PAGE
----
Take one look at the classic children’s book The Rainbow Fish, and it’s clear: Fish are the perfect subject for a watercolor painting. With bold, vibrant colors, textured scales, and delicate fins, these creatures of the sea are fun and interesting to illustrate with watercolor paints.
Whether you’re new to watercolors or an experienced painter, try taking on the fun challenge of painting watercolor fish. Below, we share a step-by-step guide.
How to Paint Watercolor Fish
To begin painting fish in watercolor, you will need a few basic supplies: watercolor paper, a pencil, an eraser, a few colors of watercolor paint (this tutorial uses blue, pink, and orange, but feel free to use any color combination you prefer), watercolor paintbrushes, and drawing gum or masking fluid.
If you’re not familiar with drawing gum or masking fluid, they are solutions used to keep certain areas of your painting color-free. In this tutorial, you’ll see how masking fluid can help you create unique and easy watercolor fish.
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Step 1: Sketch Your Fish
Sketching is an essential step before painting any animal in watercolor. Creating a sketch will allow you to get the proportions of the fish correct, as well as map out the entire composition—in other words, whether the fish are centered, how far the fish are from each other, and how far the fish are from the edge of the paper.
If you aren’t familiar with the shape of the fish you want to paint, don’t hesitate to use a reference picture that you take yourself or find online.
Make sure to keep your lines light enough that they don’t show through the paint. At this point, you also don’t need to include small details, like the texture of the individual scales. Focus on the outline of the fish and the placement of any main features, like eyes and fins.
Step 2: Apply Masking Fluid
Before you add any paint, use drawing gum or masking fluid to create a pattern within the body of the fish. Because masking fluid is essentially a glue, make sure you don’t use a favorite or high-quality brush to apply it—the masking fluid will dry on the brush, which can ruin it. If you don’t have a spare brush, try using a toothpick.
You can make these details as simple or elaborate as you’d like. You might, for example, aim to create a more realistic watercolor fish by applying the masking fluid in a scale pattern, or you could go in a more decorative direction, making a leaf or floral pattern. Whatever pattern you choose, make sure it doesn’t take too much time, because masking fluid dries very quickly.
Step 3: Paint the Tail and Fins
To add the first wash of paint, use a wet-on-wet technique. Use a clean, damp brush to wet the fish’s tail. Then, apply your first color—blue, in this example—around the edges of the fin. While the paint is still wet, add a few brush strokes of your second color (pink). Let that layer dry completely.
Then, repeat the process to add a second layer. This time, use a damp brush to add just a few brush strokes of water to the base of the tail. Then, add in a more pigmented and vibrant wash of your pink paint, letting it blend along the damp area.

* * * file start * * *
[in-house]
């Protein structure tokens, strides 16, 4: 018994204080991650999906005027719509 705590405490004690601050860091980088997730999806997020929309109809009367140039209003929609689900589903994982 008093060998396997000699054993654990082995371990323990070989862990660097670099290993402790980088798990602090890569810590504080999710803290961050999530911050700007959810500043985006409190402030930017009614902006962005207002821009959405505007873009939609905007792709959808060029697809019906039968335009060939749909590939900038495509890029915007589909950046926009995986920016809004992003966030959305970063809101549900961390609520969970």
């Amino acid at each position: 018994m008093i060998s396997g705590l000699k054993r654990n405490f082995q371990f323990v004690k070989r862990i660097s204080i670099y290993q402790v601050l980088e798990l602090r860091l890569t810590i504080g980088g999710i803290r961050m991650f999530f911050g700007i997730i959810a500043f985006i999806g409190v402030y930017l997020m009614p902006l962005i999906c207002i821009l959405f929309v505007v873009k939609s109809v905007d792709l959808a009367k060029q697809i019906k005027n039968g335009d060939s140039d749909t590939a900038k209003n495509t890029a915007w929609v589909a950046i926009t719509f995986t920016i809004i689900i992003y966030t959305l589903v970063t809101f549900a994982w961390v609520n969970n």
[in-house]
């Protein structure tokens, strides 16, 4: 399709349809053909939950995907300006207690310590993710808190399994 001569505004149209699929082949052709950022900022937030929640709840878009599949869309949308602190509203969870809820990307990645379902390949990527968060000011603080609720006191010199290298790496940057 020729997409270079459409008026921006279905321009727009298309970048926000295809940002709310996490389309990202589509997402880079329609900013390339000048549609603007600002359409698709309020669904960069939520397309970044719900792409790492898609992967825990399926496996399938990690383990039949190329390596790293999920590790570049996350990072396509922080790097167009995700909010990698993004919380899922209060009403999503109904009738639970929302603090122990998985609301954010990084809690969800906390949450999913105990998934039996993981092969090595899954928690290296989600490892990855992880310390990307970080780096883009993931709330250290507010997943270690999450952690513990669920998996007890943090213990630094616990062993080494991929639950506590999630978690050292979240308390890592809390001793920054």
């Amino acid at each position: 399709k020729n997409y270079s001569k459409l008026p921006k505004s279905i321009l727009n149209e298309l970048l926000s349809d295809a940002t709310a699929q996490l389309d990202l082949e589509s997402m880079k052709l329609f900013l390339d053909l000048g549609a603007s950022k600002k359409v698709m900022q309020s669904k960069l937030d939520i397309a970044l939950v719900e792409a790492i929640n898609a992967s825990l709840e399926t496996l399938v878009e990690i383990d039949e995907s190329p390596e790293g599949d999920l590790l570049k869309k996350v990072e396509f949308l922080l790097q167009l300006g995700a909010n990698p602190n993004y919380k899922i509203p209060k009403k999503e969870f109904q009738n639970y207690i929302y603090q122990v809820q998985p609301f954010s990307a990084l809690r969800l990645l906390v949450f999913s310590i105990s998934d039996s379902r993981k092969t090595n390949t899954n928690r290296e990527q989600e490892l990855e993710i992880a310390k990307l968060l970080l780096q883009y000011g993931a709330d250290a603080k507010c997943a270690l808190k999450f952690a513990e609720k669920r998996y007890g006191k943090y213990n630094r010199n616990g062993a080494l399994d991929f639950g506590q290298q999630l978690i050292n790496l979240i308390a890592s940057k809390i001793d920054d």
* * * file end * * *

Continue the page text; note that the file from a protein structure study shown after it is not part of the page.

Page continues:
Use the same general process to paint the fish’s other fins. Using a wet-on-wet technique, add in a foundational wash of blue paint, focusing on the outer edges of the fin. Then, closer to the body of the fish, add in strokes of vibrant pink paint. Ultimately, the areas close to the fish’s body will be pink, while the areas furthest away—the tips of the tails and fins—will be blue.
Step 4: Add in Details
Now that you have a base layer of paint, use a thin brush and highly pigmented paint—in other words, paint mixed with just a little bit of water—to add in smaller details. For example, you could add fine lines that run along the fish’s tail, or create a more defined outline along the outer edges of the fins. Pay attention to where the fish might need more dark tones or highlights, and make those adjustments now.
Step 5: Color the Body of the Fish
Using some pink paint mixed with a good bit of water, paint the body of the fish. As you paint, you’ll see that the areas covered with the masking fluid essentially repel the paint—that’s by design, so don’t be alarmed! Before that layer dries, use your third color—orange, in this example—to add some contrast and visual interest to the body. If you’re not using this exact color palette, make sure to choose a color that will stand out from the two other main hues of your painting.
When painting the fish’s face, make the top portion of the head darker and the bottom half lighter. Keep the main portion of the eye white, and then add a smaller black circle in the center.
Step 6: Remove the Masking Fluid
Once the painting has dried completely, remove the masking fluid. In a pinch, you can do this with your finger, but it’s easiest to use an eraser, being careful not to press too hard. As you erase, you will reveal the beautiful white pattern underneath the paint.
Dive Into Watercolor Painting
The addition of masking fluid makes these easy watercolor fish unique and eye-catching. Have fun adding different markings and details—and then be prepared for a breathtaking reveal when you remove the masking fluid to unveil your pattern. It’s an enjoyable and easy way to make painting fish in watercolor feel fresh and new!
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